My First Touring Holiday
I had my first touring holiday in my in-law’s caravan last year. My wife and I borrowed it because we were unsure whether caravanning would suit us. For that reason, we’d decided to tour the UK for this first trip. We travelled to Wales to Snowdon View Park for a few days, then progressed up the country to a popular caravan park in Northumberland, ending our holiday at Cashel Campsite in Scotland.
The park in Snowdon was very beautiful and the atmosphere was relaxing. We particularly enjoyed our visit to Lindisfarne north of the park in Northumberland. We got our exercise walking to the south of that campsite to Newton Haven and Embleton Bay. We got a wonderful view of Dunstanburgh Castle. That was my favourite part, history buff that I am.
We finished by seeing some of the wilds of Scotland, at a tranquil campsite near Loch Lomond and found many scenic walks near the site, one of which was in Rowardennan Forest. We were also glad we had our car, as we drove two hours to see Ben Lomond.
We both enjoyed it so much that we’ve got ambitions to take a caravan a bit further afield, to France perhaps. So we decided to buy our own. To that end, we went to a caravan and camping exhibition in the Midlands to see what was on offer. They showcased a wide range of caravans priced from just shy of ten grand right up to just off thirty grand. We were aiming to get one for around £20,000.
We had a look at the caravan voted best of the year, the Adria Adora Sava. It looked to be the crème de la crème of caravans, with its great use of space, comfortable furnishings and the big beds to name just a few of its admirable features. We’d have loved to buy that one but it was just out of our price range at almost £24,000.
Next, we investigated the Elddis Xplore 586 which was on sale for £17,594 something more within our reach. Both of us were impressed with the spacious, light and airy interior decorated with a cheerful colour scheme. After seeing the size of it though, we rejected it as being too big for us with its five berths.
We also considered whether to buy a motorhome or campervan instead. A campervan would be considerably more expensive of course, at around forty grand. However, more experienced tourers at the exhibition told me it’s easy as pie to set up a campervan when you’re on-site, something the experts at the exhibition agreed with. On their advice, we looked at a Sun Living V60 SP, which they described as an entry-level motorhome. They said that if I had any reservations about towing I should really think about buying one. After I told them I wanted to take my car with me to drive in France, they stopped talking up that advantage and enumerated some of the others.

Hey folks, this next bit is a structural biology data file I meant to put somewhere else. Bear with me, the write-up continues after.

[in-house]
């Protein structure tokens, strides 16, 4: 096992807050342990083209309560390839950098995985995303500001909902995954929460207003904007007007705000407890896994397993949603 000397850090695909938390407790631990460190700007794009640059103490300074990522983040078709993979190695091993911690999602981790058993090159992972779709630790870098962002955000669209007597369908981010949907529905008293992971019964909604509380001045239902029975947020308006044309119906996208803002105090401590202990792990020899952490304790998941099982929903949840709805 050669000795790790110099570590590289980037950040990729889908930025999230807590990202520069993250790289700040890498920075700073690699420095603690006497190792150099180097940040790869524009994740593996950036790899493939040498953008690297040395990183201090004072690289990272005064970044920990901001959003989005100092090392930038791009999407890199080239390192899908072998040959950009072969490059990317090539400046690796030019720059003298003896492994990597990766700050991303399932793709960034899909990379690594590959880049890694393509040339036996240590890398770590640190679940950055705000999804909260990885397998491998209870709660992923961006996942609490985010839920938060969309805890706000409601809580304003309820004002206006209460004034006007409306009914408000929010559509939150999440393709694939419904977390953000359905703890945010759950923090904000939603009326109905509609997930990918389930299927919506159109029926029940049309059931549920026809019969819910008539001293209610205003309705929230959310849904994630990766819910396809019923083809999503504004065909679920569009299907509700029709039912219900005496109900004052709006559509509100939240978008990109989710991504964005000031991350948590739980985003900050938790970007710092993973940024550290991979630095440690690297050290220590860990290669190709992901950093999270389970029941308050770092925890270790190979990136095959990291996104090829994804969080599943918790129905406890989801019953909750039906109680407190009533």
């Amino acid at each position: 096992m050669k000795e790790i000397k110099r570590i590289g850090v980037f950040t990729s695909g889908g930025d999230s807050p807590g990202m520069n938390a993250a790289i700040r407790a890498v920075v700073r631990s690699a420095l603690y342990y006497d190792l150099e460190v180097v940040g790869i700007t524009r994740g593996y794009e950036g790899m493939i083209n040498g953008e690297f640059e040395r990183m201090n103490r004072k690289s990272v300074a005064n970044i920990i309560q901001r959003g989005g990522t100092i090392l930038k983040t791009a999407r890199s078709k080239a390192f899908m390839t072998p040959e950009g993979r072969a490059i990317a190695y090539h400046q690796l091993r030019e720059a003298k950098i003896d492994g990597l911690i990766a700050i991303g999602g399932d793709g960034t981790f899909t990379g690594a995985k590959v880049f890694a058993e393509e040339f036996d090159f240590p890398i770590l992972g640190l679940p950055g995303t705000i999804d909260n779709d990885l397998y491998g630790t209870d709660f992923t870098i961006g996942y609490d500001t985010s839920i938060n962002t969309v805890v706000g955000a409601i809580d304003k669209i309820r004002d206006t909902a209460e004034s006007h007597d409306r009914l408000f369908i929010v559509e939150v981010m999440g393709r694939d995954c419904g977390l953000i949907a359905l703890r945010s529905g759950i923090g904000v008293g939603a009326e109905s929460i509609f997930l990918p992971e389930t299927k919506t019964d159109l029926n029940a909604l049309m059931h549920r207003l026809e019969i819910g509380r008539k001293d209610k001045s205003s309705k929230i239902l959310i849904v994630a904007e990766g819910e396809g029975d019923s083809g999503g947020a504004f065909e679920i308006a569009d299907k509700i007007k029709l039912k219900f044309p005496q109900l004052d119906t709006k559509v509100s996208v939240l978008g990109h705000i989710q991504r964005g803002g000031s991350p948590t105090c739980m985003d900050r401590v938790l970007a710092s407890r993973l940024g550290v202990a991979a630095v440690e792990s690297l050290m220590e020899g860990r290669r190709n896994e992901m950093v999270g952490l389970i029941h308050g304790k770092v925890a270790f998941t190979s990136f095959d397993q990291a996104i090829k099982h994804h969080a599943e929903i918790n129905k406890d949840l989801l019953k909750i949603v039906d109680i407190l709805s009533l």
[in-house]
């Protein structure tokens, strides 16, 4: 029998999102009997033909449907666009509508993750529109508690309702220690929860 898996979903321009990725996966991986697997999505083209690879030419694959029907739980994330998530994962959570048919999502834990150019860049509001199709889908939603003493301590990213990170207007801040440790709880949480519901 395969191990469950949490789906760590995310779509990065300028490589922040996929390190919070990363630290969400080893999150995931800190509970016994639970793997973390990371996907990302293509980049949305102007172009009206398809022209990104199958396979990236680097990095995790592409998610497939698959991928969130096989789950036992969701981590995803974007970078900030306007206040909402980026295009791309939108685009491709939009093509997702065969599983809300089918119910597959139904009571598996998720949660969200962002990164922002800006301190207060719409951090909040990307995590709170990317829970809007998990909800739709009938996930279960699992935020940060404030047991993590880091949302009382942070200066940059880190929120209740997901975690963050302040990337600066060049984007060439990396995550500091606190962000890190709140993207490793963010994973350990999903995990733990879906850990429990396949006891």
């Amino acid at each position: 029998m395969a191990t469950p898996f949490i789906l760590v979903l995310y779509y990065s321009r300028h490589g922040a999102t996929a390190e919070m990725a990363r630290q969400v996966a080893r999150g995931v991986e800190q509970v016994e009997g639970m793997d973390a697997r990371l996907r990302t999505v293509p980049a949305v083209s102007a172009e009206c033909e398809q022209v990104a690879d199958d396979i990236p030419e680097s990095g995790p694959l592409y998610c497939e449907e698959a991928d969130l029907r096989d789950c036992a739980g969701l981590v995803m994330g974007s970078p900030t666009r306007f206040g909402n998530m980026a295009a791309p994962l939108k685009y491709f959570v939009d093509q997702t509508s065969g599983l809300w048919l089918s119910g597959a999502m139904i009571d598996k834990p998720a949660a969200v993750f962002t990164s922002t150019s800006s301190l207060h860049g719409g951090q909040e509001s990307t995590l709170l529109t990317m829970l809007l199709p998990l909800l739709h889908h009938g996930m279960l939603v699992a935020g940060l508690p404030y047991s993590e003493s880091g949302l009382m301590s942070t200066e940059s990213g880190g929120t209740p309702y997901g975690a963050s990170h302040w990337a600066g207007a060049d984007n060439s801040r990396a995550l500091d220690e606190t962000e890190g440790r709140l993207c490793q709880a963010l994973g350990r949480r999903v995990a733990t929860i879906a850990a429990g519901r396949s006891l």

You can just drive onto a site in a campervan and you’re ready to go, after you’ve filled up with water so it’s easier to set up on a pitch. If you’re in a caravan you have to detach it from your tow car, level it, and put the steadies down in addition to getting the water. It was pointed out to me that if you’re touring in winter in a campervan the cabin will already be quite warm, whereas if you were to get into a caravan in winter at the end of a journey it’s going to be cold. A campervan would also be cheaper on ferry crossings because you’re not paying for a caravan in tow, so you could do a lot of island hopping and it would be cheaper to get the ferry over to the continent. I was advised that if I wanted to use toll roads in Europe it would be cheaper if I was driving a campervan. I discovered campervans tend to have bigger payloads too so that you can pack more or less what you want into them. With a caravan, we would have to be more careful about what we loaded into it, but you can, of course, put things in the car too. Campervans, I was informed, were also far better for wild camping and are easier to park outside your own home. You have to think about where you’re going to store a caravan when you’re not using it. Others at the exhibition told me that when you drive a motorhome it’s all about the journey and you don’t have to think about the logistics of having a caravan with you as you’ve got all you’re facilities and utilities with you in your camper.